Use of imaging

MRI scans are the modality of choice when assessing LBSI as they are sensitive to active bone stress as well as being able to visualise fracture morphology7. This provides the clinician with a tool to do the following: 

  • Diagnose a LBSI and stage the point on the bone stress injury continuum (stress reaction or stress fracture)
  • Assess the potential to heal (active stress fracture or chronic united defect)
  • Assess bone healing over time.

Staging where the athlete is on the bone stress continuum is key; an early diagnosis without the presence of significant cortical breach is associated with excellent bone healing  (taking approximately 2.5 months), whereas when the cortical breach is bigger it takes longer to heal (3-5 months), and approximately 20% of the cases do not heal8. Getting a fracture to heal first time is preferable as recurrent fractures may take 2-3 times longer and be more prone to recurrence9.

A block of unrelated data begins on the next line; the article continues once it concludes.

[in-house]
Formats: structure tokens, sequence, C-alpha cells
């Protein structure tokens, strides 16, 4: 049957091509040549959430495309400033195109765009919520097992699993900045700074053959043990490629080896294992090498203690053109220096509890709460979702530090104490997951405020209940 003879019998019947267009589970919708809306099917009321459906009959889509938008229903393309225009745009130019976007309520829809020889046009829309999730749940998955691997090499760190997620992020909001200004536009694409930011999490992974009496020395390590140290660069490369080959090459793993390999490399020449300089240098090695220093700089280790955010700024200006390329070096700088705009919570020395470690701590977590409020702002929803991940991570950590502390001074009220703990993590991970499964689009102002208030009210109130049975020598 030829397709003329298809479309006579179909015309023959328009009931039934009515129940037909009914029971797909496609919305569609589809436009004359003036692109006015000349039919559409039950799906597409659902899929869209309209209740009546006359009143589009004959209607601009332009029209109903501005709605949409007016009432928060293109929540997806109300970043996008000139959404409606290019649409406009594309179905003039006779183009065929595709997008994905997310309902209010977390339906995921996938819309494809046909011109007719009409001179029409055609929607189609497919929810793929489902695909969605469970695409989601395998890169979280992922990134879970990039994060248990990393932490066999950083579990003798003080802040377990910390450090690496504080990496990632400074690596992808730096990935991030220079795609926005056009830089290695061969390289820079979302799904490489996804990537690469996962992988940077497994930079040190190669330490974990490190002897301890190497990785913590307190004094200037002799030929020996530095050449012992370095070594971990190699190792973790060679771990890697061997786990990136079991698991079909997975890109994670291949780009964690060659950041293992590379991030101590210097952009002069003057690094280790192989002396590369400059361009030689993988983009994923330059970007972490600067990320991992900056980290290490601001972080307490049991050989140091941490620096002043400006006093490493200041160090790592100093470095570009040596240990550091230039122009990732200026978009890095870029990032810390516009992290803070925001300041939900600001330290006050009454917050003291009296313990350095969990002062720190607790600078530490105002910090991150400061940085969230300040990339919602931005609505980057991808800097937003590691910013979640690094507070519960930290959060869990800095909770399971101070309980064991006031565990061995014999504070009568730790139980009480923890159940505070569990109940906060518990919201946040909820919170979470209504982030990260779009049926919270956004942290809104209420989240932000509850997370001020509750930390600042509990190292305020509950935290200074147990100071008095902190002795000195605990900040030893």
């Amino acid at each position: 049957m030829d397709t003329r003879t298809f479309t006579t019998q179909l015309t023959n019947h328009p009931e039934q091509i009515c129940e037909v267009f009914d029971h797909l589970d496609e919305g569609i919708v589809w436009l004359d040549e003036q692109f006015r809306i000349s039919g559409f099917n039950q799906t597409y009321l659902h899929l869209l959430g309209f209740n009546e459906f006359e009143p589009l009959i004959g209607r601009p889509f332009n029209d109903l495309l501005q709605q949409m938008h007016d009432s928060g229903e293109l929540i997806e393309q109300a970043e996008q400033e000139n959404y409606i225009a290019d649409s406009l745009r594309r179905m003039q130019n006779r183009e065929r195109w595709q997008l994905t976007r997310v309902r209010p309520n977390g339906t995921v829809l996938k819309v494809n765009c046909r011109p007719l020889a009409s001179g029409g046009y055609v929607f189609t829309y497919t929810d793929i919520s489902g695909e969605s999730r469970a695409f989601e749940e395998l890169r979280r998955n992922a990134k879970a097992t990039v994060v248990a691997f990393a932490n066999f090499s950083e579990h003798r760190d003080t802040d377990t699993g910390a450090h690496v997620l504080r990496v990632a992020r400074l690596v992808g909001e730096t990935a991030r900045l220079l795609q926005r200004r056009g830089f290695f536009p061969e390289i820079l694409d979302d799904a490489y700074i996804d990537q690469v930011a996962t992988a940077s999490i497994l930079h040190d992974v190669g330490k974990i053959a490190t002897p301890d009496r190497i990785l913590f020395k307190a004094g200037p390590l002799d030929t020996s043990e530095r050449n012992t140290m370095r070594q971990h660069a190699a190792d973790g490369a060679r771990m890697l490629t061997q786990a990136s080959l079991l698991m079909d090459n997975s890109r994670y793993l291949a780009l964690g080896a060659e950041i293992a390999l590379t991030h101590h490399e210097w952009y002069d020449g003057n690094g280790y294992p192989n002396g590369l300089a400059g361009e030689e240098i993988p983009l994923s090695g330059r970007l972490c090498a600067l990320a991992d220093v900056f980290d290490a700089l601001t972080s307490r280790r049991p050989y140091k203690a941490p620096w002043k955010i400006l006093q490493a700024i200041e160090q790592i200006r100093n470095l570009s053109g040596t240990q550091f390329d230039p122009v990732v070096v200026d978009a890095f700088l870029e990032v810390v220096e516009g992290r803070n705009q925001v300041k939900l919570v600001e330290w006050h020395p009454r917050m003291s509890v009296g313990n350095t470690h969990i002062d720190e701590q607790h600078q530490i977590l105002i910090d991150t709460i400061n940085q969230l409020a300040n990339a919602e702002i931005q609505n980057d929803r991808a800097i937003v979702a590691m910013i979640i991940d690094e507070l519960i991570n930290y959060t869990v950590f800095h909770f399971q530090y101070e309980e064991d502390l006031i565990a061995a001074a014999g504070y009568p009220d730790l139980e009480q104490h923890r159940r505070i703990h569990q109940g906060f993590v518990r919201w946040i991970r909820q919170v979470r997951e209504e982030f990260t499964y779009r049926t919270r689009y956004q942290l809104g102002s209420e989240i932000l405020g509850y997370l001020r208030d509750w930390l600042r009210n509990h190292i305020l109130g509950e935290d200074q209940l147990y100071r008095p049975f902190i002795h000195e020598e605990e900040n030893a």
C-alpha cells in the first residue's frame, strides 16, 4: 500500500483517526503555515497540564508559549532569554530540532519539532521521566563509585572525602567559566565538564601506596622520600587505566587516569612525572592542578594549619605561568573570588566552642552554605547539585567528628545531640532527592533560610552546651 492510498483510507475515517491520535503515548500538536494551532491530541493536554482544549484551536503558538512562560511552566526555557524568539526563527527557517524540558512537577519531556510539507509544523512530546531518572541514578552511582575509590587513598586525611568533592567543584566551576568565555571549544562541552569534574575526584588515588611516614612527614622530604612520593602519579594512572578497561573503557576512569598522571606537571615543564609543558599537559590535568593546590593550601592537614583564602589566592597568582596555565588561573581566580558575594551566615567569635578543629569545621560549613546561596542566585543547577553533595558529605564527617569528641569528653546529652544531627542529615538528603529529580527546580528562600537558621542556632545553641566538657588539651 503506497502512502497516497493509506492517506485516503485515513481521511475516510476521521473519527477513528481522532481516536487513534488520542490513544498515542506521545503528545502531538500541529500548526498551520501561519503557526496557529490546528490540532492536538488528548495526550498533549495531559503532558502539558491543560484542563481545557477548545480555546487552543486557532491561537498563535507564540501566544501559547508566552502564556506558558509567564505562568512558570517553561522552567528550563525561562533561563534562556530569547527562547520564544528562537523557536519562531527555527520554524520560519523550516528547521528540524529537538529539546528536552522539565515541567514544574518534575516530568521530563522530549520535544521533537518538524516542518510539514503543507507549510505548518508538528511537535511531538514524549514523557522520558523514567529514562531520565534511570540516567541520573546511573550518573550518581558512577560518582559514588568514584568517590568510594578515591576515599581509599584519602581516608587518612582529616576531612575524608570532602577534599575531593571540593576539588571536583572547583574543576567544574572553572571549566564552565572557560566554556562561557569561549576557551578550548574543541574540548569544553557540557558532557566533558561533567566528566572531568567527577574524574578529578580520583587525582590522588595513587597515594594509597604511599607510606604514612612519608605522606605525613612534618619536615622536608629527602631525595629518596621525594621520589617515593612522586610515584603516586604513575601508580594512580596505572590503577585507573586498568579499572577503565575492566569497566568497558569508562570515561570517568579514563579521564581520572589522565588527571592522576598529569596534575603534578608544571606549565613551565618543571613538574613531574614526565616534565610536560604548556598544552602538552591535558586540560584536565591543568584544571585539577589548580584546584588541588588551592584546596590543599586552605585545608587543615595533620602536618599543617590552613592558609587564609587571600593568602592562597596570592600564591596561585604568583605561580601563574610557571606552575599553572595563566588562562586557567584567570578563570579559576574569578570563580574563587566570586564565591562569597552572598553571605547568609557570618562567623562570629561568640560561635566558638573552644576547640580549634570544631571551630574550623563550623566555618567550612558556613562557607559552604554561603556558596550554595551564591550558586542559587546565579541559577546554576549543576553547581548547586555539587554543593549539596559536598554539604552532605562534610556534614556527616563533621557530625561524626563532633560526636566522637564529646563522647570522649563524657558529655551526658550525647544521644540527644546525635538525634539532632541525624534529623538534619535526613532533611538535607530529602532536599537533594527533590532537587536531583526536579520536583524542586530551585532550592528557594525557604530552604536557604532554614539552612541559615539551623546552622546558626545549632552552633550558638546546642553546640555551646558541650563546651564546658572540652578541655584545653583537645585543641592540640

Other factors

It is important to consider other contributing factors in the development of the bone stress injury that may require input from other health professionals. In particular, relative energy deficiency in sport (RED-S) is a syndrome associated with inadequate fuelling for athletic demands and is a risk factor for bone stress injury10. Therefore, both sports dieticians and sports physicians play an important role in diagnosis, management, and education of the athlete. Optimal nutrition during the recovery process will also facilitate healing of the fracture.


Manual therapy